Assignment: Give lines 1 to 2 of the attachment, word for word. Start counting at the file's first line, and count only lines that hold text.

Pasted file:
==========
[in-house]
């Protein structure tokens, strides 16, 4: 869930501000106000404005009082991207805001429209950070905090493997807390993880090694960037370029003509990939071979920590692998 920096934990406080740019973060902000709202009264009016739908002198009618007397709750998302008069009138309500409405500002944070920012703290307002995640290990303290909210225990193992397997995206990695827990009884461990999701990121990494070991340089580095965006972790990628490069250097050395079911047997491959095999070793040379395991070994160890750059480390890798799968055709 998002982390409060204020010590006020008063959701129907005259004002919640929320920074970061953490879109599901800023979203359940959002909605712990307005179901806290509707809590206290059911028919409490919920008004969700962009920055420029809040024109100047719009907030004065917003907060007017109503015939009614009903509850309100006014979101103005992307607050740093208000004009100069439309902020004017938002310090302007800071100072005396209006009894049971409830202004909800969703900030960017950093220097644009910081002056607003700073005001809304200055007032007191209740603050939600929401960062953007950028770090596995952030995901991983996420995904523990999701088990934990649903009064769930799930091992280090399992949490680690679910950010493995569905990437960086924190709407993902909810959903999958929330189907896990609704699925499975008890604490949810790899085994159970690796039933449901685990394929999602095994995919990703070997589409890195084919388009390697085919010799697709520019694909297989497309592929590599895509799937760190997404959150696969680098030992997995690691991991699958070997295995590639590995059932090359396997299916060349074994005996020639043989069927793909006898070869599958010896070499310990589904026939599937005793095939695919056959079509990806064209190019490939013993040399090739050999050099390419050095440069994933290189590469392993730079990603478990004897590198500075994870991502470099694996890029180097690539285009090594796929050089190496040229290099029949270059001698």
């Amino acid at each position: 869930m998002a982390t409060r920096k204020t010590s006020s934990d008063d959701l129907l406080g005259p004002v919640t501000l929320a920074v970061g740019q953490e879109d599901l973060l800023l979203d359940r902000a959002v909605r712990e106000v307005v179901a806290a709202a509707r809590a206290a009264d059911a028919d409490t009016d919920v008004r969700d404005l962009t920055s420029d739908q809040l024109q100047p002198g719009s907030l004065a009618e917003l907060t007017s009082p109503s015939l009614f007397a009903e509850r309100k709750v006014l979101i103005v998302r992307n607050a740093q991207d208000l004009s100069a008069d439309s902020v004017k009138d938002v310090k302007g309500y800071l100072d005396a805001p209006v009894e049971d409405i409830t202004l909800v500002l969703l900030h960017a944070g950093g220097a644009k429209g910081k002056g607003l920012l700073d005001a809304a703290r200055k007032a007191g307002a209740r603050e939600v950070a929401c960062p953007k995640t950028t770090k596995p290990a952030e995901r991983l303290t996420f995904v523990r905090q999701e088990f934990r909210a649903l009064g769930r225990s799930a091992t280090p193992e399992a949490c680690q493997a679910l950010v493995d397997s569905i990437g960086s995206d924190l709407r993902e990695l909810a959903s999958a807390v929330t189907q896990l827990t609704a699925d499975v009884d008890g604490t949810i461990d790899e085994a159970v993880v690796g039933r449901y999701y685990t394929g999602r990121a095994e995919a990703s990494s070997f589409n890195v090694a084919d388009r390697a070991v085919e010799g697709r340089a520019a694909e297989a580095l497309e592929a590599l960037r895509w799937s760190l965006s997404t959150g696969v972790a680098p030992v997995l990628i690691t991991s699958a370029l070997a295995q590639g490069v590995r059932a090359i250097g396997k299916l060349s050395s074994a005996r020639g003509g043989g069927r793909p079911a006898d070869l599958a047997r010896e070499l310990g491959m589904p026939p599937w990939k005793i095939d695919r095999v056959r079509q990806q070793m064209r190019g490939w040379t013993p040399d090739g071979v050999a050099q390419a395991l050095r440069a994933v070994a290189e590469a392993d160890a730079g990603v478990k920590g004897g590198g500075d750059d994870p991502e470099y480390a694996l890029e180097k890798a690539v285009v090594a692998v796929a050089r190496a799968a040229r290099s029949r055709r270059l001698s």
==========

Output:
[in-house]
């Protein structure tokens, strides 16, 4: 869930501000106000404005009082991207805001429209950070905090493997807390993880090694960037370029003509990939071979920590692998 920096934990406080740019973060902000709202009264009016739908002198009618007397709750998302008069009138309500409405500002944070920012703290307002995640290990303290909210225990193992397997995206990695827990009884461990999701990121990494070991340089580095965006972790990628490069250097050395079911047997491959095999070793040379395991070994160890750059480390890798799968055709 998002982390409060204020010590006020008063959701129907005259004002919640929320920074970061953490879109599901800023979203359940959002909605712990307005179901806290509707809590206290059911028919409490919920008004969700962009920055420029809040024109100047719009907030004065917003907060007017109503015939009614009903509850309100006014979101103005992307607050740093208000004009100069439309902020004017938002310090302007800071100072005396209006009894049971409830202004909800969703900030960017950093220097644009910081002056607003700073005001809304200055007032007191209740603050939600929401960062953007950028770090596995952030995901991983996420995904523990999701088990934990649903009064769930799930091992280090399992949490680690679910950010493995569905990437960086924190709407993902909810959903999958929330189907896990609704699925499975008890604490949810790899085994159970690796039933449901685990394929999602095994995919990703070997589409890195084919388009390697085919010799697709520019694909297989497309592929590599895509799937760190997404959150696969680098030992997995690691991991699958070997295995590639590995059932090359396997299916060349074994005996020639043989069927793909006898070869599958010896070499310990589904026939599937005793095939695919056959079509990806064209190019490939013993040399090739050999050099390419050095440069994933290189590469392993730079990603478990004897590198500075994870991502470099694996890029180097690539285009090594796929050089190496040229290099029949270059001698």